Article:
Accused of politicizing public broadcasting, Tomlinson did nothing to dispel those charges when he appointed Patricia Harrison, a former chair of the Republican National Committee, to the CPB's top job. Harrison, who was as an assistant US secretary of state until Thursday, "has no significant broadcasting experience," according to the New York Times. What she does have is a slew of critics. Hillary Clinton and Chuck Schumer (along with other politicians) immediately attacked Harrison's appointment as a shallow partisan power grab.
But the stations --- perhaps partly to protect themselves --- are expressing cautious optimism. One reason may be the level of press scrutiny trained on CPB in the months preceding Harrison's appointment.
"That position's going to be under such a microscope," says WXXI's creative director, Jon Haliniak. That could easily deter Harrison from making significant changes any time soon.
It was bound to happen: The maligned and seemingly cursed fast ferry finally got some good news over the weekend. The ferry's operators, Bay Ferries, figured that the best way to win over skeptical Rochesterians was to show off their best feature: the ferry itself. So they opened the ship for free tours on Sunday --- and attracted more than 5,000 people.
The line for the tours stretched out of the terminal, past much of the ongoing Harbor and Carousel Festival and into Ontario Beach Park. Some of the curious waited almost two hours for their 10-minute tour.
You might question the sanity of standing on hot sidewalks and blacktop for a quick glimpse of a glorified jetliner. But there we all were, waiting in line to see the most buzz-worthy city project in years.
Are we just hicks mesmerized by new technology, or is this ship Rochester's Great White Hope? We'll know, presumably, later this year. But we've gotta say: Ink rode the big ship last year, and with its comfortable seats, not-one-but-two movie theaters, arcade, and bar, it's a heck of a nice way to travel.
Opponents of standardized tests won a small victory last Wednesday when state lawmakers agreed to allow 28 alternative schools to continue to evaluate their students almost entirely free of Regents exams. Most of the schools, known as the New York State Performance Standards Consortium, are in the New York City area. But one, School Without Walls, is a Rochester public school.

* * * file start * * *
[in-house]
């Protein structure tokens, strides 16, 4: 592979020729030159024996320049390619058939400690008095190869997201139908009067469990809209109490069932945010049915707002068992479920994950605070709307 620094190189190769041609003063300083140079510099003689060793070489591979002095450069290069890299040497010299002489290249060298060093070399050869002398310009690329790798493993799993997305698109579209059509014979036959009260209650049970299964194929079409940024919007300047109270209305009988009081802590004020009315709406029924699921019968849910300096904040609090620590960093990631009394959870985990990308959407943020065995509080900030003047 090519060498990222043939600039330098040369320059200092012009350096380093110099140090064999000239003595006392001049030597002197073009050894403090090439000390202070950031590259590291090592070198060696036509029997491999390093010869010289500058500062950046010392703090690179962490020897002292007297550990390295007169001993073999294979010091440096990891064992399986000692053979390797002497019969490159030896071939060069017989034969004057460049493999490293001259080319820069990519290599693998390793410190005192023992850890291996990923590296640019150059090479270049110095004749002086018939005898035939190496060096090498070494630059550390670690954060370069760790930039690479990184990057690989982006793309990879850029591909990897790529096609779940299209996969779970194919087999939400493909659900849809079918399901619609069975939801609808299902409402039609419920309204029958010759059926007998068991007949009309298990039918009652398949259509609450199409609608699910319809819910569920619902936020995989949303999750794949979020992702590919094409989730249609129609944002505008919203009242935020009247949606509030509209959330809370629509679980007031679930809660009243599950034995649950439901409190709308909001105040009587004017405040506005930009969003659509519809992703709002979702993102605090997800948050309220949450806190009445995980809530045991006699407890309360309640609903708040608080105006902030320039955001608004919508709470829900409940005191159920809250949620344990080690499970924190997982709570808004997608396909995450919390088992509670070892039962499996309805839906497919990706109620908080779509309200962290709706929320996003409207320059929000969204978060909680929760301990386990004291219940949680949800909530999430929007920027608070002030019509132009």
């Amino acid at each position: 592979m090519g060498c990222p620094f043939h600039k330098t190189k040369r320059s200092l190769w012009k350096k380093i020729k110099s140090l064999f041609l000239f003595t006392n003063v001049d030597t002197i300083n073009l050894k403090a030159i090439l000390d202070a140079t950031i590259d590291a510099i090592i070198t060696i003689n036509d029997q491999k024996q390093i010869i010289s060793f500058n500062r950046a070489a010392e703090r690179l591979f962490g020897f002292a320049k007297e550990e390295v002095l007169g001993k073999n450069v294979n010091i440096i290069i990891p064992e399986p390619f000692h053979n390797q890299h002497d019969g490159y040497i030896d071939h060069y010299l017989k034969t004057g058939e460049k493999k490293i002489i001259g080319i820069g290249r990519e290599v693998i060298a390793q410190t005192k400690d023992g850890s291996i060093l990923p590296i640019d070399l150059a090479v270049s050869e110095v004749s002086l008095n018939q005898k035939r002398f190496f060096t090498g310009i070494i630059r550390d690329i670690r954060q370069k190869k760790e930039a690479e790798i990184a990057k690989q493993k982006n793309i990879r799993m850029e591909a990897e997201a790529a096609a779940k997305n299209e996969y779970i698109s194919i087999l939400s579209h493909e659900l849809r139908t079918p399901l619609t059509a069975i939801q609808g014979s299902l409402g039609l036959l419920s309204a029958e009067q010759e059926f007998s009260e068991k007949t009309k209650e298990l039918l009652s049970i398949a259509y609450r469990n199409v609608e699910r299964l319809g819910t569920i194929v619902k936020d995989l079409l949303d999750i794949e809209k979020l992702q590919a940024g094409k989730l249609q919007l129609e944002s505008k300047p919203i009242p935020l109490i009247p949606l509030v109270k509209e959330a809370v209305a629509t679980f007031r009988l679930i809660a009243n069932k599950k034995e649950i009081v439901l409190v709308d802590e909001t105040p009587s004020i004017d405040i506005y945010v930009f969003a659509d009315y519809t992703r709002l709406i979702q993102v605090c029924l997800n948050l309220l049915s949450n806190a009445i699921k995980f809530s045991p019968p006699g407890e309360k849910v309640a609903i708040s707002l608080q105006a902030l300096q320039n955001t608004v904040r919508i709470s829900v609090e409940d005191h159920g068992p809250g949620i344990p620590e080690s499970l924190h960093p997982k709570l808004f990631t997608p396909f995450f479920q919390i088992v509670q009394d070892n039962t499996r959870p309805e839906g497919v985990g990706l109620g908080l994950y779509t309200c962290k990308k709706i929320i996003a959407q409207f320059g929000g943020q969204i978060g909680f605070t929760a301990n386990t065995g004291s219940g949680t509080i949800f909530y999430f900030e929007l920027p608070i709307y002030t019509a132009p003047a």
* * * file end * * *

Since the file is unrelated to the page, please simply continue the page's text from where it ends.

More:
"I think there is some reason to celebrate," says SWW Principal Dan Drmacich. "There are some signs of cracks in the armor of this high-stakes testing approach to education. There's no question that if you want a true alternative approach you can't have standardized testing, because that is what makes us different. If we have to teach just to pass those tests, then we are just like every other school in the state."
The Consortium did not escape testing altogether. Students will still have to pass the Regents exam in English and in math or one other subject. Schools that don't comply risk losing federal funding.
The schools were under the scrutiny of State Education Commissioner Richard Mills, who is credited with turning New York into one of the country's most test-driven states. But Republican State Senator Steven Saland and Assembly Education Committee Chair Steven Sanders, a Democrat, have supported the schools' approach. Saland ushered a bill through the Republican-controlled Senate, where it passed, 50-10.
"Alternatives become the only option to the 'one size fits all' model for parents," says Drmacich, "unless they are wealthy and they can afford to send [their children] to a school like Harley." In September Drmacich's 34-year-old school will expand from grades 9-12 to include grades 7 and 8.
Republicans in the state Senate, at least a few of them, are finally getting serious about stopping abortions. Not by outlawing them; this time they've given a little more thought to one of the problems that leads to abortion, unwanted pregnancies. Hence the lyrically named "unintended pregnancy prevention act."
The act (which the Assembly passed earlier this session) would allow pharmacists and nurses to hand out emergency contraception --- the morning-after pill --- without a prescription. It does that by allowing them to get a blanket prescription from a doctor to cover anyone. That's intended to prevent a delay that might render the pill ineffective.
Locally, Jim Alesi co-sponsored the bill and Joe Robach voted in favor of the bill.
"Basically, he supported it hoping that this is something that will lead to fewer abortions," says Jeff McCann, Robach's chief of staff.
The passage drew a shrill denunciation from the state's influential Conservative Party. In a letter to Governor Pataki demanding a veto, party Chair Mike Long called the bill "one of the most harmful pieces of legislation that will reach your desk this year."
Our 2005 Summer Guide contained two errors. The festivals calendar gave the wrong date for the Pathway to Peace's Peace Fest. It is on July 31 at the High Falls Festival Site. In the classical listings, the wrong day of the week was given for the Eastman School of Music's Summer Sings. The concerts are on Tuesdays in July.